7. Cal Golden Bears (5-6, 3-5 Pac-12)

Last week: 9

Cal can play for a bowl game with a win over UCLA to close the season. That’s what a 27-15 win over Stanford made possible. The Bears have won back-to-back games after losing four straight. Justin Wilcox and Co. have kept the group fighting.

6. Utah Utes (7-4, 4-4 Pac-12)

Last week: 5

Utah simply ran out of juice in Tucson. It’s hard to get too worked up over a 42-18 loss to an excellent Arizona team when you know Utah was playing with a supposedly illness-stricken team that was already ravaged by injury. Utah was missing three defensive starters, all of them key playmakers, which meant half of the starting 11 was sidelined for the game. Immediately falling down 21-0 meant the offense had to abandon its plan and Bryson Barnes threw 53 pass attempts. Just a mess of a game all around. Utah should be able to beat Colorado at home to close out the year, but the likelihood of a skeleton crew taking the field for that game is pretty high.

5. UCLA Bruins (7-4, 4-4 Pac-12)

Last week: 8

The Bruins went up 38-13 on USC at one point. They completely controlled the line of scrimmage, sacking Caleb Williams four times and limiting the Trojans to just 3 rushing yards — the fewest in a single game by USC since 2018 and the fewest allowed by UCLA in a single game since 2006. Did the win over USC change anything as it relates to Chip Kelly’s situation? We’ll see.

4. Oregon State Beavers (8-3, 5-3 Pac-12)

Last week: 4

It’s a good sign of the program Jonathan Smith has built that a two-point loss to the No. 5 team in the country is a disappointment and not a moral victory. Oregon State was close. Real close. The 16-play, 78-yard, near-10-minute drive was quintessential Oregon State and that was cool to see at such a key juncture in the game. The first-and-10 sequence from the 15 early in the fourth was the key moment for me. Damien Martinez got stuffed on first down, DJ Uiagalelei missed Anthony Gould in the back of the endzone on second down, and then UW’s pressure made a play on third down and forced a field goal when a touchdown would have completely changed things. Washington just made a couple more plays.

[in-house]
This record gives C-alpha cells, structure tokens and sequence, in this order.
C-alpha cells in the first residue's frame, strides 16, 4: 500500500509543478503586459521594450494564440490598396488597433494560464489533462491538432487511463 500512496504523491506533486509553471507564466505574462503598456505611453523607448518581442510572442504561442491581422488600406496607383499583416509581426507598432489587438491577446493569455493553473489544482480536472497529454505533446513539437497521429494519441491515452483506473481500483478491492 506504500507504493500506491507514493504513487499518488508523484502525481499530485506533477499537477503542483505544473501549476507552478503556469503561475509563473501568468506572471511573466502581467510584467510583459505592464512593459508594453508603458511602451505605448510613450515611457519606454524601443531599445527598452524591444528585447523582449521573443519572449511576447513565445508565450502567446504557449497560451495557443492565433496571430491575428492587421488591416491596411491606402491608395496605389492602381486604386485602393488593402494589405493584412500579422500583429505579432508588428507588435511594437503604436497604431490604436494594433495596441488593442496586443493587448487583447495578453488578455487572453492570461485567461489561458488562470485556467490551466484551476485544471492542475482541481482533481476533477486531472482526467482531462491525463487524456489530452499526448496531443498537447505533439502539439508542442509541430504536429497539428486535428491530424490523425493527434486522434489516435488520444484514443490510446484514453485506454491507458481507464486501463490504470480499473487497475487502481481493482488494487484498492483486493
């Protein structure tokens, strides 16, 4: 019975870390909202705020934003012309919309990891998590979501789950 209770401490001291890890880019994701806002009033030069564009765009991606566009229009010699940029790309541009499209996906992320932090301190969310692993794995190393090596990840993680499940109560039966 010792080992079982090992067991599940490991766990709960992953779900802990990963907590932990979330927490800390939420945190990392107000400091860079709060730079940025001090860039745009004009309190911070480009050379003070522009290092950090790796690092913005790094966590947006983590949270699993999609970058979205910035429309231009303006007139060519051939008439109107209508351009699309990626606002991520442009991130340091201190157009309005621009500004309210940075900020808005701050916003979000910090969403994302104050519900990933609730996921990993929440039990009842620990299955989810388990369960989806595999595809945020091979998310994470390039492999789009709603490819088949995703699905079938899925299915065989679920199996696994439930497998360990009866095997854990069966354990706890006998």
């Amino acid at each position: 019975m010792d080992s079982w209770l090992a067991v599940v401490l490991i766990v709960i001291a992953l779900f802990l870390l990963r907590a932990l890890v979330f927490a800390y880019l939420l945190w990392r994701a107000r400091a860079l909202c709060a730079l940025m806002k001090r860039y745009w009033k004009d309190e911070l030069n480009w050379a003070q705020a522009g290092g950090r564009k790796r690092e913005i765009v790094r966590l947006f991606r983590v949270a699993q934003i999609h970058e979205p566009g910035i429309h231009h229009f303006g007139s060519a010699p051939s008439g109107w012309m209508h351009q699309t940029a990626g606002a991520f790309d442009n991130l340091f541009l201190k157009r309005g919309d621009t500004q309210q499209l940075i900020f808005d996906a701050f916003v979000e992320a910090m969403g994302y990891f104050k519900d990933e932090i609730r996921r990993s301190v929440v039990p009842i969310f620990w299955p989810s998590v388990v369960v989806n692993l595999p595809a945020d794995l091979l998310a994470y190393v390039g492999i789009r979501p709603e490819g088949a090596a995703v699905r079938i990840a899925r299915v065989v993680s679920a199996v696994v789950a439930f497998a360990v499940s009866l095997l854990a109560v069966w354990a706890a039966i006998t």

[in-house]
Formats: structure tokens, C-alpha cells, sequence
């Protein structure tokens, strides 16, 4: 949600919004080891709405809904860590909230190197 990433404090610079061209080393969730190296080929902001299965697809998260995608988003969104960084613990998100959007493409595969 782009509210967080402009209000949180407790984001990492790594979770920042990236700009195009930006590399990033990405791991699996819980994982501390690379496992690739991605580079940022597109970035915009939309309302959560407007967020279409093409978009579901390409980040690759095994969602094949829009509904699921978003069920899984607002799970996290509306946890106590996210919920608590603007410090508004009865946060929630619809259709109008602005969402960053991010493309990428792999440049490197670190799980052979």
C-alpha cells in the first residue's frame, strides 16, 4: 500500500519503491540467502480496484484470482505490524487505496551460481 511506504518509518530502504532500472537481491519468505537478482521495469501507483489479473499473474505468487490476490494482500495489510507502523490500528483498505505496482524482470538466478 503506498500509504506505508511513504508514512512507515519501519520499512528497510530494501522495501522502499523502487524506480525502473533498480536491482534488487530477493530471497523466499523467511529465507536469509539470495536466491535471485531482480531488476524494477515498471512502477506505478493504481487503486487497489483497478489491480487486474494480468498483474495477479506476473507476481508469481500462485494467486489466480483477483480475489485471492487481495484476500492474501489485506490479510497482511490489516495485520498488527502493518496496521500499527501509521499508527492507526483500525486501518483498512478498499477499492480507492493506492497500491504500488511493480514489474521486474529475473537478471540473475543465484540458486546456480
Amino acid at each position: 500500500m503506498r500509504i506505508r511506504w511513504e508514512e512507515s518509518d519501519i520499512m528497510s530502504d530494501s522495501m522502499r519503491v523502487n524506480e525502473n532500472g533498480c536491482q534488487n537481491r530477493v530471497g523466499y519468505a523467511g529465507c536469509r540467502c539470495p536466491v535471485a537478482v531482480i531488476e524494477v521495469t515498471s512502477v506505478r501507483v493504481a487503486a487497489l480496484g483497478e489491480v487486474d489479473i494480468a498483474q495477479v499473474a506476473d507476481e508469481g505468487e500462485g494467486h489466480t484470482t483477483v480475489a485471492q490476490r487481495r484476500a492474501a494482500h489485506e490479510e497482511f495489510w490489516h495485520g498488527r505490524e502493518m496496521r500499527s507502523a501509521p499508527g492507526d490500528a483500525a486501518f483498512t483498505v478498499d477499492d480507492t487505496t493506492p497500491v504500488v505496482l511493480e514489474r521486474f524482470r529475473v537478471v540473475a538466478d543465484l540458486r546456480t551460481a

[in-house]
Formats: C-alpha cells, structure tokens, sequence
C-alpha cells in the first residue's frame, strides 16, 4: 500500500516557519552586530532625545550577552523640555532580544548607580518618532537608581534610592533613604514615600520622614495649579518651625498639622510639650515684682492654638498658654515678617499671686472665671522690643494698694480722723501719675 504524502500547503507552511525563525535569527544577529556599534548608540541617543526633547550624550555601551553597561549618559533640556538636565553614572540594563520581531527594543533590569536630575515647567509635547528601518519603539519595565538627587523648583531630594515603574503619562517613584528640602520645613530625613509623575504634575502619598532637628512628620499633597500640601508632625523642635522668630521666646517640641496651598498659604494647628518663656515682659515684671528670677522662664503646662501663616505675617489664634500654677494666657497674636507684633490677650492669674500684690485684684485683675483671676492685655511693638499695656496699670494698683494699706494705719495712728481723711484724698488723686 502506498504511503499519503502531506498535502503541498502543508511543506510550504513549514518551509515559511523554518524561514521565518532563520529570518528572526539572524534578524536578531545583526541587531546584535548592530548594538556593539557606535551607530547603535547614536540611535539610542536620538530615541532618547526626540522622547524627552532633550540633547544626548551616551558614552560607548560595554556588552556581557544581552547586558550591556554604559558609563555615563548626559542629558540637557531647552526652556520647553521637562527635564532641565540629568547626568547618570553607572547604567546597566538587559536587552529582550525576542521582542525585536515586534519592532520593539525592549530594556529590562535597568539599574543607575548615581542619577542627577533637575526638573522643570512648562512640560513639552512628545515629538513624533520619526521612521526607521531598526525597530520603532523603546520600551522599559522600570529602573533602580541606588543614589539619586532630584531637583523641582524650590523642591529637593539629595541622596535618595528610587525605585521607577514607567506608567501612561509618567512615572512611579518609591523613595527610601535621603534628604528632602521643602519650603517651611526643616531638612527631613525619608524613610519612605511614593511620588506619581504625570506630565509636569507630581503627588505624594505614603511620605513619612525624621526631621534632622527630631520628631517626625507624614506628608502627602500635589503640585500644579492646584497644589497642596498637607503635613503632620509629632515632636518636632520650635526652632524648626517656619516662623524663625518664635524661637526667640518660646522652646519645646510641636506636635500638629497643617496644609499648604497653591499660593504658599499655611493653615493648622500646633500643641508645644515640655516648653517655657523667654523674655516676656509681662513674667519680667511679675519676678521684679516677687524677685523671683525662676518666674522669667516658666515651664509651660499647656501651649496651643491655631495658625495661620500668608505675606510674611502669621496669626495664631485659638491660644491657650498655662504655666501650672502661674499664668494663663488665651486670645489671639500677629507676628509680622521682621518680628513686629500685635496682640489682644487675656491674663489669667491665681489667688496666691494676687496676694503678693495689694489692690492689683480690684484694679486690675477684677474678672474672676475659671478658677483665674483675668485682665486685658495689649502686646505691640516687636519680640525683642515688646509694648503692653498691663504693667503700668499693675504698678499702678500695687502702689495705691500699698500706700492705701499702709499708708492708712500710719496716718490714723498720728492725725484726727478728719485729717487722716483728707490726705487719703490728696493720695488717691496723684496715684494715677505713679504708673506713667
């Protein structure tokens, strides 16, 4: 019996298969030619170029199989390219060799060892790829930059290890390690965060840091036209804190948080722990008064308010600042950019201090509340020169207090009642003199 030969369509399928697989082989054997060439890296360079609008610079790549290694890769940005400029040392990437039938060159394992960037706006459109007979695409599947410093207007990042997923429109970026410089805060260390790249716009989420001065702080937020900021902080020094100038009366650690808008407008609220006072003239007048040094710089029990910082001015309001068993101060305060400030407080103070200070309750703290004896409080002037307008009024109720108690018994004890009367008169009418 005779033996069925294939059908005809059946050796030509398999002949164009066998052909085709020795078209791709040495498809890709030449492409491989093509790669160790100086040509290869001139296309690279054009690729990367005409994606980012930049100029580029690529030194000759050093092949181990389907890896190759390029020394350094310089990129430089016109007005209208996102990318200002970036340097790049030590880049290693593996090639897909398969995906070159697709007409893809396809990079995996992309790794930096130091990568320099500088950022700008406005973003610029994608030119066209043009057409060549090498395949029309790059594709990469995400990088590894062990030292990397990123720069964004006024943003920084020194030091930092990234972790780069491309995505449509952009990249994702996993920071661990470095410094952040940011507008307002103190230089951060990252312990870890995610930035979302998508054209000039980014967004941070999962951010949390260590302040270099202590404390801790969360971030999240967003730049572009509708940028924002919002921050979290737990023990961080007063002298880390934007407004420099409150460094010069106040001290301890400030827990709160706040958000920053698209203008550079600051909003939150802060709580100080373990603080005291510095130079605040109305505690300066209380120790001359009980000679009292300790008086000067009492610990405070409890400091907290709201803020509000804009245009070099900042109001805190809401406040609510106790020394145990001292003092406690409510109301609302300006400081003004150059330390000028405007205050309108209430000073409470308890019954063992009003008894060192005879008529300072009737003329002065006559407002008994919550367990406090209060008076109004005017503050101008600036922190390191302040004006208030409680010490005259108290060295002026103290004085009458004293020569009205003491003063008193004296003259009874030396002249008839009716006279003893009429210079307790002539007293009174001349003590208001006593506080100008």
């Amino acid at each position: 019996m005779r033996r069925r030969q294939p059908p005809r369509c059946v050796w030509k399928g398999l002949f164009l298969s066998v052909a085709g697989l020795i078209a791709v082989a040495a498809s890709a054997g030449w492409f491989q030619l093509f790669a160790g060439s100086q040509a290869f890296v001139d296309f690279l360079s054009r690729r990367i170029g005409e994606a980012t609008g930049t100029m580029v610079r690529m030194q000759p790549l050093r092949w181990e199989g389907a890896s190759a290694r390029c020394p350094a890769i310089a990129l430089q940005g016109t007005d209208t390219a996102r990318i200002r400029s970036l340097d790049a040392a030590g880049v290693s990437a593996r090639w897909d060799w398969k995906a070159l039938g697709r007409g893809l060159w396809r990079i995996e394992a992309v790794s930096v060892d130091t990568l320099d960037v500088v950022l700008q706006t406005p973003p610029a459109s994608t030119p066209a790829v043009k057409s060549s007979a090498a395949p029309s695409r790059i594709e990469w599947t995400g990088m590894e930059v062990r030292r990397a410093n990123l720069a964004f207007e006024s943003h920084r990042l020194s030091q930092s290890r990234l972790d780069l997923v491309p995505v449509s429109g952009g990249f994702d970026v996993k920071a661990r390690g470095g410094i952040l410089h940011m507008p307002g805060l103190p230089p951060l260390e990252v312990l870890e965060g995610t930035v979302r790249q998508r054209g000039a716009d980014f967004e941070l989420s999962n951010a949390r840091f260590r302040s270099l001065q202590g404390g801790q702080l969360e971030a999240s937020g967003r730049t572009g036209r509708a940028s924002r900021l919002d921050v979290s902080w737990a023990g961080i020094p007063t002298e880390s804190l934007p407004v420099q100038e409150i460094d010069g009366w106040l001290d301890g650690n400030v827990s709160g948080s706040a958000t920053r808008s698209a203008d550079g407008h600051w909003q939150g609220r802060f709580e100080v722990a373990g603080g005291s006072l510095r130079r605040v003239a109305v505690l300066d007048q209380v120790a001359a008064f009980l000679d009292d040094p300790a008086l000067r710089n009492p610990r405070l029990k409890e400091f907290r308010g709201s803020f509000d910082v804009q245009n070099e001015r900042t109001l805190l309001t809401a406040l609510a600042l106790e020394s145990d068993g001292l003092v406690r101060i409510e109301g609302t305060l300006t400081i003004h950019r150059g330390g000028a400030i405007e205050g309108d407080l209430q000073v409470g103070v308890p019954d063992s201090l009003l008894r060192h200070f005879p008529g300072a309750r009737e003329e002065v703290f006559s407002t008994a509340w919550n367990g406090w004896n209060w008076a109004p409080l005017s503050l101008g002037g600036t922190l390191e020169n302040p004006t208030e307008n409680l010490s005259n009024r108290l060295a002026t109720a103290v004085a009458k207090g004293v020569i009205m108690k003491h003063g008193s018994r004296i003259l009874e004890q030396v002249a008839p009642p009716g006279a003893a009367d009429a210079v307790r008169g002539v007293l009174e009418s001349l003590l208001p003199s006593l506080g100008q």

3. Arizona Wildcats (8-3, 6-2 Pac-12)

Last week: 3

Arizona could not have asked for a better start in its 42-18 win over Utah. Against a program Jedd Fisch wants to emulate, Arizona completely dominated. Utah was undermanned, but Arizona could also only play the guys lined up across from it, and the Wildcats took the Utes to task in a 21-0 first quarter. Three consecutive touchdown drives on offense, two three-and-outs and a blocked punt for a touchdown on defense. Outstanding.

2. Oregon Ducks (10-1, 7-1 Pac-12)

Last week: 1

Oregon thoroughly blasted Arizona State. It needed a little more than two quarters of Bo Nix to establish an insurmountable lead over the Sun Devils. It was a cleaner game than the one the Ducks had played the week prior from a penalties standpoint, and that development comes at an important time. Credit to the Ducks for keeping the focus on what was right in front of them. Time for the Super Bowl.

1. Washington Huskies (11-0, 8-0 Pac-12)

Last week: 2

Welcome back. (And before Oregon fans yell at me for sliding their team after a 49-13 win, just know the margin between No. 1 and No. 2 in this conference is razor-thin.) Washington is one Apple Cup victory away from an unbeaten season. It is very, very, very hard to go unbeaten in college football. Washington deserves its flowers for a 3-0 run through the USC-Utah-Oregon State slate of games. That is a demanding stretch and, at the beginning of the season, few thought the Huskies would be able to navigate it unscathed. You have to face the reigning Heisman Trophy winner in a game you know your offense just won’t be able to misfire on consecutive possessions, then you have two games against teams that are going to repeatedly punch you in the face. Washington has won in so many different ways this season, and Saturday’s win in Corvallis was the latest. Michael Penix Jr. was held under 200 yards passing for the first time in his Washington career and yet UW — whose success has been built on Penix’s shoulders this season — managed a victory. The Huskies got key stops in the fourth quarter and then, with the game on the line, Penix delivered a massive third-down pass to Rome Odunze to move the sticks and ice the win. Impressive victory for a team that currently has the best strength of record in college football.